The Story Of Easter Day
Easter Day, the most iconic song from BAG, is an ironic and funny tale of a man’s harrowing recollection that the myth of the Easter egg is just that, a myth. Written by Marc A. Gallo, discover who dispelled the myth and, ultimately, denied his quest for the elusive Easter egg.
Gallo confides, “Look, as a young boy, abandoning the quest for the elusive Easter egg was quite devastating, especially when my Mother told me to stop. And as you can see, I’m still not over it.”
The story starts with Gallo celebrating “a wonderful day” which reminds him of a special day like Easter Day. He pays profound gratitude to his Mother, but with a touch of sarcasm.
He reflects on an Easter holiday when he was a child and passionately pleads to his Mother that he wants an Easter egg. She dispassionately says that Easter only comes once a year but assures him not to give up hope. The elusive Easter egg will soon be yours.
One of his older brothers, who all enjoyed the ritual of sibling rivalry from time to time, disclosed to the dismay of his little brother that “there’s no such thing as an Easter egg.”
With much despair, little Gallo ran to his Mother to seek reassurance that what he heard was in fact not true. With his sense of pride in great jeopardy, she flatly states that it is true. At this decisive moment, he realizes he’ll never have an Easter egg.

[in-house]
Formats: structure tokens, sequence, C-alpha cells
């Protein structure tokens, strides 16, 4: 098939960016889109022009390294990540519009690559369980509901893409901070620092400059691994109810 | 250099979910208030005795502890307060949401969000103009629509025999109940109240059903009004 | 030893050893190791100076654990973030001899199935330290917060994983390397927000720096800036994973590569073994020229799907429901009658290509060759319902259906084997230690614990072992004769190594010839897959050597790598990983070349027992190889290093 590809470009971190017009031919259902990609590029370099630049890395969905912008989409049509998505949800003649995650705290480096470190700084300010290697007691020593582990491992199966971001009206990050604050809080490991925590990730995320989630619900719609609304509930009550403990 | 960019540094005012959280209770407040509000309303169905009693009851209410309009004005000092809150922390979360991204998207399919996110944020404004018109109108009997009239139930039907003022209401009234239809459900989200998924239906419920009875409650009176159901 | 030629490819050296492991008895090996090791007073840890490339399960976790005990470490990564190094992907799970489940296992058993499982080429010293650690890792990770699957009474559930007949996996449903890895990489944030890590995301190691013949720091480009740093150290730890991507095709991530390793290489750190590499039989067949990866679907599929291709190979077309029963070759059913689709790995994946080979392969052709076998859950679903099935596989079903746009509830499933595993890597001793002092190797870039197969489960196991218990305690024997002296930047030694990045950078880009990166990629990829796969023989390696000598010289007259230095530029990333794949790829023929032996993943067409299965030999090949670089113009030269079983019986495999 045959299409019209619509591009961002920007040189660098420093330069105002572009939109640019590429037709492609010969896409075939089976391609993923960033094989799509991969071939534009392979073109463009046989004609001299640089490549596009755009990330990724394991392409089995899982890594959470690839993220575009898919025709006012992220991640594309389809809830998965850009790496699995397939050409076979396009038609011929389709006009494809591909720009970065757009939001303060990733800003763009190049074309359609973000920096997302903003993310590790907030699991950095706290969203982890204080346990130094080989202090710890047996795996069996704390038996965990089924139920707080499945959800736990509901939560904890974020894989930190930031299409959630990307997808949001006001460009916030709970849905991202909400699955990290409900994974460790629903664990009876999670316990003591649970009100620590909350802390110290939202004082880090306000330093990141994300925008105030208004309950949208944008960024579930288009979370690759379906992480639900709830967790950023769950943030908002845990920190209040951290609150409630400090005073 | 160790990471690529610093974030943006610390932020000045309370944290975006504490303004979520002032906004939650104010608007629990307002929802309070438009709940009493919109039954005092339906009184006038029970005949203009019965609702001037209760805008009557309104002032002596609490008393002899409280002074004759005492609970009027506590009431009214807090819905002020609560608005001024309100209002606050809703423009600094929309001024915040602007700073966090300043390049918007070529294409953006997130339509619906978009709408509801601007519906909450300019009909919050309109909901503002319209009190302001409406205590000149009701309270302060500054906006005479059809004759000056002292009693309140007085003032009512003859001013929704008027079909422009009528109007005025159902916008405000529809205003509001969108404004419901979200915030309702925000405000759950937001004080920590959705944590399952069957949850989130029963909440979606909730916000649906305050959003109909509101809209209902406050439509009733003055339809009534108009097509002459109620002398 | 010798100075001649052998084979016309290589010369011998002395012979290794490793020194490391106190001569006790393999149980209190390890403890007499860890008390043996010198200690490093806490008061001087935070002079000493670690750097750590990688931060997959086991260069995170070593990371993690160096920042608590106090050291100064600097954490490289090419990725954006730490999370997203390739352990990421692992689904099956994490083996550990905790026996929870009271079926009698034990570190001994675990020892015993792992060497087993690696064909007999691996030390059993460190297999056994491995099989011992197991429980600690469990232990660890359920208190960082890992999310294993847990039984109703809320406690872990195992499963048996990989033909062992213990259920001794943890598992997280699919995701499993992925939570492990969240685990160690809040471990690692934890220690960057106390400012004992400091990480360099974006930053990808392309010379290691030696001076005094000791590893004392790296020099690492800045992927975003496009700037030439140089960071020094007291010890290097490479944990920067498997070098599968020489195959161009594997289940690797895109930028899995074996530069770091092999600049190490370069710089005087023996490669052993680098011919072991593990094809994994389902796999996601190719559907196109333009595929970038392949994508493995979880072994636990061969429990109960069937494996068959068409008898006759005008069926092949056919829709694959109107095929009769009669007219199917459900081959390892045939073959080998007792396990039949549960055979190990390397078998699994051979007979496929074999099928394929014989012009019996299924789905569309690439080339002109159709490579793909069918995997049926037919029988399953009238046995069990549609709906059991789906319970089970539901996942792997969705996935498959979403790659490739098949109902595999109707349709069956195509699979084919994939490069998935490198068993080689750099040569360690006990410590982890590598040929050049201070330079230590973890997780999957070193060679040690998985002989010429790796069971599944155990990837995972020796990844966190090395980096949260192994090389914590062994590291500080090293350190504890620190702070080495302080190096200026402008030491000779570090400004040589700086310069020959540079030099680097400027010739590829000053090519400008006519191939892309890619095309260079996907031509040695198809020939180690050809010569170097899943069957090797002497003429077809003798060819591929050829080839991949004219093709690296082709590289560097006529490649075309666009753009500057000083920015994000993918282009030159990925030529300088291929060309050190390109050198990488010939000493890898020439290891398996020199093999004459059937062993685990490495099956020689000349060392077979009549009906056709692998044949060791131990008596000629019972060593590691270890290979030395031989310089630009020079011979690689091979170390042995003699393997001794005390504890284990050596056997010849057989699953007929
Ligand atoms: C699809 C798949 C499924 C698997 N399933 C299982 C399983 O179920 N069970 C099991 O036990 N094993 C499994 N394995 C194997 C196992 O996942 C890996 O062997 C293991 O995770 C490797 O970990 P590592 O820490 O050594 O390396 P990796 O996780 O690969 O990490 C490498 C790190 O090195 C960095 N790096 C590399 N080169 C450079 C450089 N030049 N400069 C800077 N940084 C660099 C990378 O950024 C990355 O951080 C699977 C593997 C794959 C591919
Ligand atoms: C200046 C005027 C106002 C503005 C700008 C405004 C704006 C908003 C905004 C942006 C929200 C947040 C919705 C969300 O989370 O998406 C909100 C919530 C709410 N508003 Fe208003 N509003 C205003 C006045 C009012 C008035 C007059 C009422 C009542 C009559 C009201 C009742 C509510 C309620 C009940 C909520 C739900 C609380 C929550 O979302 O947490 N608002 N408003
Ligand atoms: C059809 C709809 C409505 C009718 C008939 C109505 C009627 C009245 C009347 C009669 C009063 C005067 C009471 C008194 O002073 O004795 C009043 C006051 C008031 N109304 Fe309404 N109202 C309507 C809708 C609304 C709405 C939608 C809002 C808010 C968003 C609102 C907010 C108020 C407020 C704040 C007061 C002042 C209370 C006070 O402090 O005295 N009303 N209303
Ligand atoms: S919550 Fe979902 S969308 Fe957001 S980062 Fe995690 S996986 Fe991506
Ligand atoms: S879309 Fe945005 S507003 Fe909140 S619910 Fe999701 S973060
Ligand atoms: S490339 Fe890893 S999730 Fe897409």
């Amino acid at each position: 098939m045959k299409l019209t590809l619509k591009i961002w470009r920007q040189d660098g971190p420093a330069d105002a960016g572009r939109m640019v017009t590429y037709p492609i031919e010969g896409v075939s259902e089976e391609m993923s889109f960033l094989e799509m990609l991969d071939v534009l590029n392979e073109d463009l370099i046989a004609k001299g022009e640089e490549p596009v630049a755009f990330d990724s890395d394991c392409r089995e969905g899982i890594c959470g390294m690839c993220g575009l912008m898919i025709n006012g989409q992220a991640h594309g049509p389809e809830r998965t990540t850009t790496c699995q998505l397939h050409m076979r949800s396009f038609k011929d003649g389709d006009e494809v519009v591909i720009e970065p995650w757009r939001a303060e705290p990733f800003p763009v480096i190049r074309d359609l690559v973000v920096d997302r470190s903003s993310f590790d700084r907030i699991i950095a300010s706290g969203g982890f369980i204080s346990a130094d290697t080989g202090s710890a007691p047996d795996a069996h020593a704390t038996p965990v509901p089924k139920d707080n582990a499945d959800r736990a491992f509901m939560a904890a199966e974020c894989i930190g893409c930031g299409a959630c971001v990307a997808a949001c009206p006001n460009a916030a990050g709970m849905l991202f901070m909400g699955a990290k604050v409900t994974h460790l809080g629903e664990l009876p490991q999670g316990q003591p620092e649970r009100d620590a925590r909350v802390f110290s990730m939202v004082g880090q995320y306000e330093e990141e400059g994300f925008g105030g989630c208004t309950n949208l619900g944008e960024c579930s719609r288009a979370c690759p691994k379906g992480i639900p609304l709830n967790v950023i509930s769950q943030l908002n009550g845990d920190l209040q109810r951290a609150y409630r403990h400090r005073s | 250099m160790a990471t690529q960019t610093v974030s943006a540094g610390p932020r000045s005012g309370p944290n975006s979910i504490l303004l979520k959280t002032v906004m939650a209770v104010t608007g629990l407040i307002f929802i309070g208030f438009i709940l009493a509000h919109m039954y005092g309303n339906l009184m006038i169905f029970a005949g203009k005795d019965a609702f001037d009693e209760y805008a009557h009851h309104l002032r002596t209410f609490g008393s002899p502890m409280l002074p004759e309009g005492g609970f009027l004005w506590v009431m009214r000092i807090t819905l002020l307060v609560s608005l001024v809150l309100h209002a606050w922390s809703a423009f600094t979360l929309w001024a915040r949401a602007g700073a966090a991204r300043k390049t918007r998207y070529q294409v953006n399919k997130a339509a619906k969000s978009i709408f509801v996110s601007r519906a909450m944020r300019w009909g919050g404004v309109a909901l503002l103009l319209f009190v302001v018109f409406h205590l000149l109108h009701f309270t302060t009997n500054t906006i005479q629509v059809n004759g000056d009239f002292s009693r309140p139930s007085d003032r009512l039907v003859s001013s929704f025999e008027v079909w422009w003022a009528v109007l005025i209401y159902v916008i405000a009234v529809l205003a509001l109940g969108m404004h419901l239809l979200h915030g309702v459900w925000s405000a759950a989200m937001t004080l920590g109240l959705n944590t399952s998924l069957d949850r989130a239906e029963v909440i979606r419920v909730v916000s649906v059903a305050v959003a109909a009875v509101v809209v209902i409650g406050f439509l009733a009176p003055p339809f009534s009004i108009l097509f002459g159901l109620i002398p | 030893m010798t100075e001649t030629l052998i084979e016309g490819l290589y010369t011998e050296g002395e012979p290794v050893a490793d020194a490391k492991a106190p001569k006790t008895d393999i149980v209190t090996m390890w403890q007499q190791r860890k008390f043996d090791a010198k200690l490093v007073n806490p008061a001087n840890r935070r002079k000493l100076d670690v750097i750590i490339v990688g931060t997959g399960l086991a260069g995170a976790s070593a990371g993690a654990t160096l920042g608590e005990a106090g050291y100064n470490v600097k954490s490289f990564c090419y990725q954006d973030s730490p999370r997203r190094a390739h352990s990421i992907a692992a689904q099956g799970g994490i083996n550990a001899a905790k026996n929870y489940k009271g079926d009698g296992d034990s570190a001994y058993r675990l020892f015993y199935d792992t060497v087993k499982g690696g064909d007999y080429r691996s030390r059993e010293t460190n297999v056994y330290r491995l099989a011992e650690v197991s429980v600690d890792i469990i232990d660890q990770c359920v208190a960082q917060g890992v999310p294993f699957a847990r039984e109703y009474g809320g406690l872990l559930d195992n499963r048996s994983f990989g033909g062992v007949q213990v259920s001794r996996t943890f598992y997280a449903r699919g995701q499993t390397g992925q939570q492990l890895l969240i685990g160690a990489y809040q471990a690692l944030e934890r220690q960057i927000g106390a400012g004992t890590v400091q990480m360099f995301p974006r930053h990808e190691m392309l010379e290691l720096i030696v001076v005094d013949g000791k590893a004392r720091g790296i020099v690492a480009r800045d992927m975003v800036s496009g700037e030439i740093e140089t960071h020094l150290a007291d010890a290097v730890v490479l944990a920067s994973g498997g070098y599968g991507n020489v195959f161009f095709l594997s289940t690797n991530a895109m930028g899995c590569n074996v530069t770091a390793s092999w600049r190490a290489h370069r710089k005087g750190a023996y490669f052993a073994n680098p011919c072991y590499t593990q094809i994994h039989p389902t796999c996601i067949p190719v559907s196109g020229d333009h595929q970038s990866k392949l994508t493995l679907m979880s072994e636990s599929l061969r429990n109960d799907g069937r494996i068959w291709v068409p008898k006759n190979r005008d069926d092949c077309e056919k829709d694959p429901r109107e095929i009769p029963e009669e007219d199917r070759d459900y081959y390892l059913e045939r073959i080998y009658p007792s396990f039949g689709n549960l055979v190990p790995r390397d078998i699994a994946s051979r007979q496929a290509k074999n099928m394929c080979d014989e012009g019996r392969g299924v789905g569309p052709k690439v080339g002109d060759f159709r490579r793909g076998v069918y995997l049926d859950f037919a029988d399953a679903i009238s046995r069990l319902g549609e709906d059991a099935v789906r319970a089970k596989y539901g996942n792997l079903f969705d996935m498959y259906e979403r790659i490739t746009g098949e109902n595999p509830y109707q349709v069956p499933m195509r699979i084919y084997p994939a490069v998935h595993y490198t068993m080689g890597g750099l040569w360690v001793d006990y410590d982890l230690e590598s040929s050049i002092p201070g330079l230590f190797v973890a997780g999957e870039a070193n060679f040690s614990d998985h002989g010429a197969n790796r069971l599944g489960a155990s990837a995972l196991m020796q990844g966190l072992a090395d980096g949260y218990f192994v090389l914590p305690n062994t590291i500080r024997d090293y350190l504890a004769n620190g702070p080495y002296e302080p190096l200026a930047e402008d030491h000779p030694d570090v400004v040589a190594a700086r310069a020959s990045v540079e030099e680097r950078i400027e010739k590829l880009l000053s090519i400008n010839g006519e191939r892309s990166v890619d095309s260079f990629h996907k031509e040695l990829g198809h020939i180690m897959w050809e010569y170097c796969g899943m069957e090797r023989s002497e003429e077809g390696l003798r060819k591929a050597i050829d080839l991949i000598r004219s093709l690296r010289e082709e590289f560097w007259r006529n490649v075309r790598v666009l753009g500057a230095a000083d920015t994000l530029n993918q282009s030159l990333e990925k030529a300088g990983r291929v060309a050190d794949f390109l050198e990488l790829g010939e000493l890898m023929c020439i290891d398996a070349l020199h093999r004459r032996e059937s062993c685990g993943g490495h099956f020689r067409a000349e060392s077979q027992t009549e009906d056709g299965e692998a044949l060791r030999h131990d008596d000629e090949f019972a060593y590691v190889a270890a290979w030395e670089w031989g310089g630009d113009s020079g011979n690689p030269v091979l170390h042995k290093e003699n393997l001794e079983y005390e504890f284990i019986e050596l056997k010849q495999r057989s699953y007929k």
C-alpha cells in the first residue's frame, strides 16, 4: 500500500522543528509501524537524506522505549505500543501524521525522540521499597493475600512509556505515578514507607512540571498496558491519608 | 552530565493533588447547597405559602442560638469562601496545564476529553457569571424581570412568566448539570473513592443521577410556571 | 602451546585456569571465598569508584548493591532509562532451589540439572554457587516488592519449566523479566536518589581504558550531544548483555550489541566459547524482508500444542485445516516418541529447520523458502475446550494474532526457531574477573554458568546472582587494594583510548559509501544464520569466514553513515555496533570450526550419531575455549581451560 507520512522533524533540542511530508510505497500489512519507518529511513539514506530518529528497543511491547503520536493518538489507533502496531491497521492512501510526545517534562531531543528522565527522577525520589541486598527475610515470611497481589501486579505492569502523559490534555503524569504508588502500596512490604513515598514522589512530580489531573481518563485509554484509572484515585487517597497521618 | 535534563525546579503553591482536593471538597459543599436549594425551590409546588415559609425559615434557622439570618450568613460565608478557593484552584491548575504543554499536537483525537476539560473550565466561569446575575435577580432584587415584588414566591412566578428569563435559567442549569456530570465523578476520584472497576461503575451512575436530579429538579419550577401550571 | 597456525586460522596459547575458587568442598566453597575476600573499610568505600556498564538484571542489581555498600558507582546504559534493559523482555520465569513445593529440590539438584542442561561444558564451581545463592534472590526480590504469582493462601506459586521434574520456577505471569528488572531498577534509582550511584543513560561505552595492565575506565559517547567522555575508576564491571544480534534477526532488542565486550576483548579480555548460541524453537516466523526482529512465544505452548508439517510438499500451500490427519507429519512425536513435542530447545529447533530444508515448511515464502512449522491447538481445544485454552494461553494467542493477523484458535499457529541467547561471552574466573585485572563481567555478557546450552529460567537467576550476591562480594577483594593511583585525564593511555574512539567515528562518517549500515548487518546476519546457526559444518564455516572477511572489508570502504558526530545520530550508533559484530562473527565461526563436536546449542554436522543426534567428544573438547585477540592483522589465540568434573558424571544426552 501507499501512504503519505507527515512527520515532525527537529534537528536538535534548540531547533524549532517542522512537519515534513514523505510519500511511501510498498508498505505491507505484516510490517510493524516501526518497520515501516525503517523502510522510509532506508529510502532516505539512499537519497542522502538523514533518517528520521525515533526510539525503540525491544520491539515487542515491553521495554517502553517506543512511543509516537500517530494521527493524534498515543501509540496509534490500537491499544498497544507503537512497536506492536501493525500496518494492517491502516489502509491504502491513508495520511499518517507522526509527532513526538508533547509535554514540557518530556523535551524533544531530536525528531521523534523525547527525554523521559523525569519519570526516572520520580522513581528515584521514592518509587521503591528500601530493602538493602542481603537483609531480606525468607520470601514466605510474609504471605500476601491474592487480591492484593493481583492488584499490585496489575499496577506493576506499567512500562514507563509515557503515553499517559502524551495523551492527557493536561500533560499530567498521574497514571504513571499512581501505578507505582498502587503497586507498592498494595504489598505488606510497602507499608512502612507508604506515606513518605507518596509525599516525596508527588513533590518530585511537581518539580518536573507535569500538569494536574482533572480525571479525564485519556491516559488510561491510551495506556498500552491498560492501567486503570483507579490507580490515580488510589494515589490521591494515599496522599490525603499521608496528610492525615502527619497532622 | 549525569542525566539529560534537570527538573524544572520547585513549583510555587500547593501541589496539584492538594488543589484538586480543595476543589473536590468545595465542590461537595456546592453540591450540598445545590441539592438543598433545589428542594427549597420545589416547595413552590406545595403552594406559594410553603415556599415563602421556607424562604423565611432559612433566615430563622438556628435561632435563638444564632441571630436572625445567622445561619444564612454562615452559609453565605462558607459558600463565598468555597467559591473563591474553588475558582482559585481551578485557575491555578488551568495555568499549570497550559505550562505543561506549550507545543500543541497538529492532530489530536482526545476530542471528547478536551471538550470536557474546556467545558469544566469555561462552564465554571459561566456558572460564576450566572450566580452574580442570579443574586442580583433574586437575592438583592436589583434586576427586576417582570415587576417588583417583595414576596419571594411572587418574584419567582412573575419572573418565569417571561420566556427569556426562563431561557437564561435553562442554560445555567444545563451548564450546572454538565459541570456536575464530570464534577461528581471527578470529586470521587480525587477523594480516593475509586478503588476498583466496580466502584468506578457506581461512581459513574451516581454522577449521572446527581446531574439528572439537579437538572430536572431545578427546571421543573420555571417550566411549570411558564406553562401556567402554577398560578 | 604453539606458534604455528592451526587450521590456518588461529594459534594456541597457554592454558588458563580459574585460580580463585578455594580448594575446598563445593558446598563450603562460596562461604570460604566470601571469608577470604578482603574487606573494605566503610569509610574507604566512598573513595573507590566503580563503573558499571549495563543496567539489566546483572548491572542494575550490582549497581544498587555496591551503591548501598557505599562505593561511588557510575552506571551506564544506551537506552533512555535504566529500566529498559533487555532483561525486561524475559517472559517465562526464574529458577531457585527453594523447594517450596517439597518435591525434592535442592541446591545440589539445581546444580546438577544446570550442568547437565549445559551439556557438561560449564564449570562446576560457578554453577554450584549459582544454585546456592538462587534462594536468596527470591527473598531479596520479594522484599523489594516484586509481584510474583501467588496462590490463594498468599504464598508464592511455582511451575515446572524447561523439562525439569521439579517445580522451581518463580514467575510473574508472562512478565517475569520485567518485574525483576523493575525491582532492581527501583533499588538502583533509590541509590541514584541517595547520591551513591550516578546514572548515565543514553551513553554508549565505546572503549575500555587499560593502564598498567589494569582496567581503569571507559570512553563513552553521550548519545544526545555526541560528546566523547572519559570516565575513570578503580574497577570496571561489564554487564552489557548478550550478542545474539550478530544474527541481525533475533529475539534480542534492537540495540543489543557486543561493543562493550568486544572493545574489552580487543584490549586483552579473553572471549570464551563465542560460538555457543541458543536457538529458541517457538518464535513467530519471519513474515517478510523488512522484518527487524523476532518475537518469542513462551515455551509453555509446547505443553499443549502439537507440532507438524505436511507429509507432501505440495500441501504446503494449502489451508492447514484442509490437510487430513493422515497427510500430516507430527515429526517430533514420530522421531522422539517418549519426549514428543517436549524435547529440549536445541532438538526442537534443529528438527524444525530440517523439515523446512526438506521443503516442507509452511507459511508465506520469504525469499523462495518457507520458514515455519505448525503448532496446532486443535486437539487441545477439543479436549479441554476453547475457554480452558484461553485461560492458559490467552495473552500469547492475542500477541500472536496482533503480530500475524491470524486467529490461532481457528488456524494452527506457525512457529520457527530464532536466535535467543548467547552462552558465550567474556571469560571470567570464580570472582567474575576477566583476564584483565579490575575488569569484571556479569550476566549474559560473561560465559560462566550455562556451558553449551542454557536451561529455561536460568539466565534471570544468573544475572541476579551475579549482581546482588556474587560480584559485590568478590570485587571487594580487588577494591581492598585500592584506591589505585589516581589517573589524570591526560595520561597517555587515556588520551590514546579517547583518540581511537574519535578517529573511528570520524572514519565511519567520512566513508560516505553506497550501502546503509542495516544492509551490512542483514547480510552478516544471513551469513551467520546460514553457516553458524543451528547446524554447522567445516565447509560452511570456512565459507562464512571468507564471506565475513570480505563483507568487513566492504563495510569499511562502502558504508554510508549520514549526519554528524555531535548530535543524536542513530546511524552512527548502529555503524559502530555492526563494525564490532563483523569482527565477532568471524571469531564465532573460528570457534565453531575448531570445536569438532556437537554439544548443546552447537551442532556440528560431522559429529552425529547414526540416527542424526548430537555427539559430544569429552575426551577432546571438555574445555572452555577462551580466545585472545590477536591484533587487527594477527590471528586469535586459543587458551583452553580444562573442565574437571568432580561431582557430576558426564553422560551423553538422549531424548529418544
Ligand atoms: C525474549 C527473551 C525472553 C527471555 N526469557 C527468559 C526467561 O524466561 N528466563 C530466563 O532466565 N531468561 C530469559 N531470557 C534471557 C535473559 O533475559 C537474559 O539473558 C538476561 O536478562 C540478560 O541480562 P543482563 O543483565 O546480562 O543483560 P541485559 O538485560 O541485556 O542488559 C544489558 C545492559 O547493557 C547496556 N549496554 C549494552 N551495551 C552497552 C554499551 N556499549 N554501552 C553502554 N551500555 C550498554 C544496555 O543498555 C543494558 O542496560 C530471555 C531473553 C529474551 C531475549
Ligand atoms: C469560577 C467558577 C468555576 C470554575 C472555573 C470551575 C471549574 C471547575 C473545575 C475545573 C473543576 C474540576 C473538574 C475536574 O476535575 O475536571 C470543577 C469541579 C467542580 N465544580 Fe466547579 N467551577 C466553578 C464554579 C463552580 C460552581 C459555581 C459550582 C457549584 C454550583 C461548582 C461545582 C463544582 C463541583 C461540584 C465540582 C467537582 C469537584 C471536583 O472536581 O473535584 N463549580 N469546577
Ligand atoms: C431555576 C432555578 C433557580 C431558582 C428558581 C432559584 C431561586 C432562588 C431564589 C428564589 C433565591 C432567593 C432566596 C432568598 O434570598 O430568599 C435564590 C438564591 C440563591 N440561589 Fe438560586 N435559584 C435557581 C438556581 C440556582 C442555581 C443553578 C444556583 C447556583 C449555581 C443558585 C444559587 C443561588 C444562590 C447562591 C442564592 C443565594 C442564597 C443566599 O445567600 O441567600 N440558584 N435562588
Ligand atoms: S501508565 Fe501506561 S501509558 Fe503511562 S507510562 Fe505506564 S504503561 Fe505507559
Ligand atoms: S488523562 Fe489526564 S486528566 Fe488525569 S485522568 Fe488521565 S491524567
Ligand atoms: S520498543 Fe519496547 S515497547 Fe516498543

Nevertheless, little Gallo gathers himself in the face of this misfortune and carries on with his Easter egg helmet held high!
Lyrics can be found at the end of this article.
The History Of The Song, Easter Day
Easter Day was one of the first songs written when BAG started in 1985. Originally, it was composed and performed on a Roland Juno-101 keyboard along with a Yamaha drum machine. They were synchronized with a Commodore 64 computer triggered with a sync track from a Tascam 4-track cassette recorder. Callen played bass and Gallo sang to complete the performance.
Since then, there have been many versions of this song. These included a full band with guitars, keyboards, female vocalist and horn section. Regardless of the version, Gallo always wore his iconic egg helmet when it was performed live. Audiences marveled at the theatrical presentation of Easter Day, making it one of BAG’s most memorable songs.
The 1990 live version, at CBGB in NYC, included Gallo on vocals, Callen on 5-string bass and Grande on drums and percussion. It was the last song of their set. They typically either opened their sets with Easter Day or ended them with this song. From years of performing live, it always seemed to make a lasting impression.
As Gallo recalls, “After our set at CBGB, I approached the house engineer who recorded it. As he handed me the tape he said, “You guys are fucking nuts!” I replied, “I’ll take that as a compliment.” He continued, “Seriously man, you guys should be playing at the top of the bill!” I thanked him for his generous assessment and then went to breakdown our equipment for the next band.”
BAG broke up shortly thereafter. They never played CBGB again.
The Creation Of The Easter Egg Helmet & Egg “Potato”